Put this in Application_Startup to see the software renderer results:

RenderOptions.ProcessRenderMode = RenderMode.SoftwareOnly;
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Note that image is normally blurred in vertical direction, but is jagge in horizontal.

Since shaders are applied to raster images, not vector, the lines are rasterized into texture. Hardware usually supports textures up to 8198*8192. In my case the "blurring", as you call it, appears at slider value of 16384. So, my virtualBox virtual graphics card supports up to 16384*16384. Your limit may differ. So just keep this value lower than that.

But it's strange that WPF rasterizes whole image, since only small part of it visible. So there is also another possible reason, that lies inside shader itself, but it is compiled into binary, so i can't check it.

Update: In my case it looks this way: with shader applied

Looks like it is filtered vertically but not horizontally.

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I have also noticed now that your image looks different than my. Your looks as low resolution bilinearly filtered. That means you have normal GPU. And it uses square textures. In my case image was stretched (not blurred since i have no filtration) only horizontally. –  Roman Zavalov Jul 25 '12 at 14:22
I've already posted similar comment to LVL. If both lines are huge - effect applies properly. Can you explain it? Can you upload your images somewhere? –  Alex Zhevzhik Jul 25 '12 at 14:30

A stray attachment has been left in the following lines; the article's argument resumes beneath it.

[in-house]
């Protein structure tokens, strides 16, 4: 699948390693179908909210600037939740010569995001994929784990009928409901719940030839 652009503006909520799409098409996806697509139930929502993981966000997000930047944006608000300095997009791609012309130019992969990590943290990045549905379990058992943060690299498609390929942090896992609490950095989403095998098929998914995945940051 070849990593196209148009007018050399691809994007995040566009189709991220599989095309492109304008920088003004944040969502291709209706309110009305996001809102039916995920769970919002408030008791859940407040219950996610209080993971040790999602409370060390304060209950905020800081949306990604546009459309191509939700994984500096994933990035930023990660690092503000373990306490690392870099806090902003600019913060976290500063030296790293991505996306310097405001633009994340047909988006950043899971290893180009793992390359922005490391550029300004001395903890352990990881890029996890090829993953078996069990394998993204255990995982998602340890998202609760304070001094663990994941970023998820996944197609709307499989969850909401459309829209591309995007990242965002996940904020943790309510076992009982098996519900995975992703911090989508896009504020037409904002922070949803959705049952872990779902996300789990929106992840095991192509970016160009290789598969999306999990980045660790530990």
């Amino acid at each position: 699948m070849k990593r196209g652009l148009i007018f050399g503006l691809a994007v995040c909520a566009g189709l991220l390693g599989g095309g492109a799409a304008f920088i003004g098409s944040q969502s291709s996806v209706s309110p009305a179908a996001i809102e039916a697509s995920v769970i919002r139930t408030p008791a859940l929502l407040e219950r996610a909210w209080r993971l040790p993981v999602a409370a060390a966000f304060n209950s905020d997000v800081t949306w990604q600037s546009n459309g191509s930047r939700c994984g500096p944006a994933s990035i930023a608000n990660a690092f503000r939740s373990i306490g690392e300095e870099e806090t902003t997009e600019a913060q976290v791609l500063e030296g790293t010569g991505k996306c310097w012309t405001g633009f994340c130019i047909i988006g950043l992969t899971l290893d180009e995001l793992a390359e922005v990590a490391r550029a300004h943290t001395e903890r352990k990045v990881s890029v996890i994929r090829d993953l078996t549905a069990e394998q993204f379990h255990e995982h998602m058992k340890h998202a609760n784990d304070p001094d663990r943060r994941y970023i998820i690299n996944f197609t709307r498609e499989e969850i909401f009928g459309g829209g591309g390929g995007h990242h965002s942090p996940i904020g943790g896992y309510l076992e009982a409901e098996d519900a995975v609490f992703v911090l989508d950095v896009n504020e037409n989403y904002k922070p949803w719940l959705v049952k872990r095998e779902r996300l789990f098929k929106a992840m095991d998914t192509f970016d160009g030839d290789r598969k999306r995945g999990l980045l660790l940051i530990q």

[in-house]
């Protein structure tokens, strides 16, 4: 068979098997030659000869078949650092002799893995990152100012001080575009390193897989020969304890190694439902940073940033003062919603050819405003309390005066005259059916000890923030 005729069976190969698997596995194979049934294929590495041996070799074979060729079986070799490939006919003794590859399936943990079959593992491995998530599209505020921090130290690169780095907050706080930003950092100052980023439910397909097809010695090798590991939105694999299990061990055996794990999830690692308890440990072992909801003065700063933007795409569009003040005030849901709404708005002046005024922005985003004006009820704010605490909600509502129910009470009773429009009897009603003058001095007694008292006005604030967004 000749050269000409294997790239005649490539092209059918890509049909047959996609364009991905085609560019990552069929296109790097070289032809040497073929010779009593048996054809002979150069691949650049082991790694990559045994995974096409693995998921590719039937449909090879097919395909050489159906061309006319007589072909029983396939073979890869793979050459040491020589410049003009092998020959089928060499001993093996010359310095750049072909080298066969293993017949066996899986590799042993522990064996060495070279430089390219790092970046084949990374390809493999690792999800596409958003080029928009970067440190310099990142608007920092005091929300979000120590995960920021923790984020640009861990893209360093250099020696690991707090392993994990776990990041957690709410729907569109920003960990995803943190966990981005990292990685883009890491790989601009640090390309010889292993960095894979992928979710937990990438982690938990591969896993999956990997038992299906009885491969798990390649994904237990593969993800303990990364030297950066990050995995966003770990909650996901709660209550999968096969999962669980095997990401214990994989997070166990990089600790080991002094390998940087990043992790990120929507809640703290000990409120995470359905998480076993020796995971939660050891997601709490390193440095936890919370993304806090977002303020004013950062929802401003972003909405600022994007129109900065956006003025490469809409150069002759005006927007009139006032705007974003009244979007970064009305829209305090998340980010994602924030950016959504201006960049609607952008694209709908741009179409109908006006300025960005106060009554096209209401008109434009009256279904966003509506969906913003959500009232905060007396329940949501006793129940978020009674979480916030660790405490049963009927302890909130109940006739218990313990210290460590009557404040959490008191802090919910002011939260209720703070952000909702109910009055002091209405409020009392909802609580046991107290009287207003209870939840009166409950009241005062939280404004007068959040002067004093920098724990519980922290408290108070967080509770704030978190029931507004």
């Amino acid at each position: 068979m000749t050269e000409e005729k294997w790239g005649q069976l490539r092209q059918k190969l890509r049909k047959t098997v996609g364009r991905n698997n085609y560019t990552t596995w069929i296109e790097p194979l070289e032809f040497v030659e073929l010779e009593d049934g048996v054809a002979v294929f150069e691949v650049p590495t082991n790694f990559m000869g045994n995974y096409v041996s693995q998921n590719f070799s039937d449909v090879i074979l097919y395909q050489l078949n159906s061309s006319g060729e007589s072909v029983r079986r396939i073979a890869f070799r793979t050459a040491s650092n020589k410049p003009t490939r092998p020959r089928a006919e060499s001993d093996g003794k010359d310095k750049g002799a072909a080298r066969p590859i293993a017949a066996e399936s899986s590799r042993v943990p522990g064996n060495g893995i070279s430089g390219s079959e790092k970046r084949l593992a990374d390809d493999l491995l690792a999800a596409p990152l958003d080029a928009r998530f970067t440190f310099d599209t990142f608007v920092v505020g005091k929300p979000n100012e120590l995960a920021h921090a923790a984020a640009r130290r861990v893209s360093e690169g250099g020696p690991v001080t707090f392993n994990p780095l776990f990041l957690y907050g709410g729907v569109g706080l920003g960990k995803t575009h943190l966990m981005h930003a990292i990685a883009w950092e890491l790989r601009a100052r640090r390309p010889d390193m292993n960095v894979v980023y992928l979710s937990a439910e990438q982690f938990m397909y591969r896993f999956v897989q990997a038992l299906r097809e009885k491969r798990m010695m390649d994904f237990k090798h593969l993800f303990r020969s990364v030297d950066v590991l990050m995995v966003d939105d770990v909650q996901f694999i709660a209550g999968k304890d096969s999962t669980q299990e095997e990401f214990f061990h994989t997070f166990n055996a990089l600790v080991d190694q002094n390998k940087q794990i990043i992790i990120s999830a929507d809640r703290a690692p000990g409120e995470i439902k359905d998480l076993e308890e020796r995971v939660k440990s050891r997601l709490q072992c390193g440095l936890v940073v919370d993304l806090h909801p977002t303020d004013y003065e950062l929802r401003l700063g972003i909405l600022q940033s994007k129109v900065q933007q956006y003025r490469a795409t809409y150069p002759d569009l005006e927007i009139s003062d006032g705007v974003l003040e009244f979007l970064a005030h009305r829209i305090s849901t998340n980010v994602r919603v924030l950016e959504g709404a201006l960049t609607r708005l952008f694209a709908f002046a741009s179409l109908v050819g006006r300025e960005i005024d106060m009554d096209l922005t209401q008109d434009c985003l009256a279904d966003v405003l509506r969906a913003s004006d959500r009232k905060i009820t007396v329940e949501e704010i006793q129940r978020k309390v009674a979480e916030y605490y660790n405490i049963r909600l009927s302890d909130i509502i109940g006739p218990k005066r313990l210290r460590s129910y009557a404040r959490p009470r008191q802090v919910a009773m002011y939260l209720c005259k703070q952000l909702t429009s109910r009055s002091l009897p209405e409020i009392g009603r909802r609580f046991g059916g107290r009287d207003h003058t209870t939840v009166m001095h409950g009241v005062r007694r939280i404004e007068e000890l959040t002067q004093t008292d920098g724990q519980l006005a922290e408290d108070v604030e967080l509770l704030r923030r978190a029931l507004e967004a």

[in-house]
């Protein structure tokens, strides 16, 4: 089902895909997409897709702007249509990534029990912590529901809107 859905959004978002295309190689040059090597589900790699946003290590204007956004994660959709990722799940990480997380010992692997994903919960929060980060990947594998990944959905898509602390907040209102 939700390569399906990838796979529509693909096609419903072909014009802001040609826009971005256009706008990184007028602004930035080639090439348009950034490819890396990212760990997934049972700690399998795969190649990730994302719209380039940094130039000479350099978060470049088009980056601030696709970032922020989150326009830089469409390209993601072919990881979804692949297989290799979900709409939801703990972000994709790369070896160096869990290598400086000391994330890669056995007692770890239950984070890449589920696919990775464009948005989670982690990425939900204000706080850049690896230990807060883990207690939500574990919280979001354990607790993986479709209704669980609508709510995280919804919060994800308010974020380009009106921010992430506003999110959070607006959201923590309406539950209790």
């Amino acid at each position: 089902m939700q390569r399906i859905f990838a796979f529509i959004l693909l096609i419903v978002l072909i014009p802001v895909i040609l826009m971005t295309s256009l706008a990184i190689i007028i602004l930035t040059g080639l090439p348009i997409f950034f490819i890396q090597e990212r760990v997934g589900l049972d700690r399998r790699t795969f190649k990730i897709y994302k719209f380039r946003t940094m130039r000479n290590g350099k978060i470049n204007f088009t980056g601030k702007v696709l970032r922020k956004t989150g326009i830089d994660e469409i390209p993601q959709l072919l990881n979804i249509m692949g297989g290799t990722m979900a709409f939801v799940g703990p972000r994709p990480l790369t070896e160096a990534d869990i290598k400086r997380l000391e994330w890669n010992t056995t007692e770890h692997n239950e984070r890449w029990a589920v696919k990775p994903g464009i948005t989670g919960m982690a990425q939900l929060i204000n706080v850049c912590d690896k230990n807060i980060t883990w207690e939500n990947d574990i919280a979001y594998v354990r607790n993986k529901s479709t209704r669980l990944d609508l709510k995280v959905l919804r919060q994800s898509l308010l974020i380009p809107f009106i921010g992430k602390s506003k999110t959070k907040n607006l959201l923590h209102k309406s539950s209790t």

Ok, I've got this! I decompiled the library with your grayscale effect and also decompiled WCF PresentationCore library to check why BlurEffect works perfect in the same situation. And i found that BlurEffect implements abstract method Effect.GetRenderBounds which is absent in GrayscaleEffect. I also noticed that GrayscaleEffect is built against PresentationCore v 3.0.0 where Effect does not have GetRenderBound.

So this is an incompatibility between 3rd and 4th versions of WPF. There are three ways to fix it:

  1. If you have source code of GrayscaleEffect - add needed methods and compile it against 4.0.0 version of runtime.
  2. You can switch the runtime your application use to version 3.*.
  3. If you don't have sources of GrayscaleEffect but can't use 3rd version of runtime, write wrapper for GrayscaleEffect that inherits Effect (v4) and implements absent methods.

I tried 2nd way and the problem disappeared.

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GetRenderBounds is implemented in ShaderEffect, which is base class of GrayscaleEffect, and its implementation is pretty similar to BlurEffect's implementation. Compiling GrayscaleEffect against .NET 4.0 doesn't help. Compiling application against .NET 3.5 helps, but this way is unacceptable in my real application. Looks like this is problem inside framework. –  Alex Zhevzhik Jul 26 '12 at 18:51

old question, but might be useful for someone having problem with blurring of image after applying Custom ShaderEffect.

Also problem OP mentioned might be releated to scale of rendered content, I had similar problem with blurring after applying ShaderEffects from WPFShadersLibrary to video, text and any other content within normal window.

What I noticed that that image shifts down by a tiny bit, resulting in "pixel splitting", so I created two new properties for chosen ShaderEffect : XOffset and YOffset, and applied them in HLSL (see code below), then binded to Sliders in XAML :

float2 newPos;
newPos.x = uv.x + offsetX;
newPos.y = uv.y + offsetY;

Then I experimented with some arbitrary offsets and was able to re-align the picture. There is still some minimal blurring (or loss in detail) but result was noticeably better.

Problem with this solution currently, that I don't know how to predict offset either depending on resolution or window size.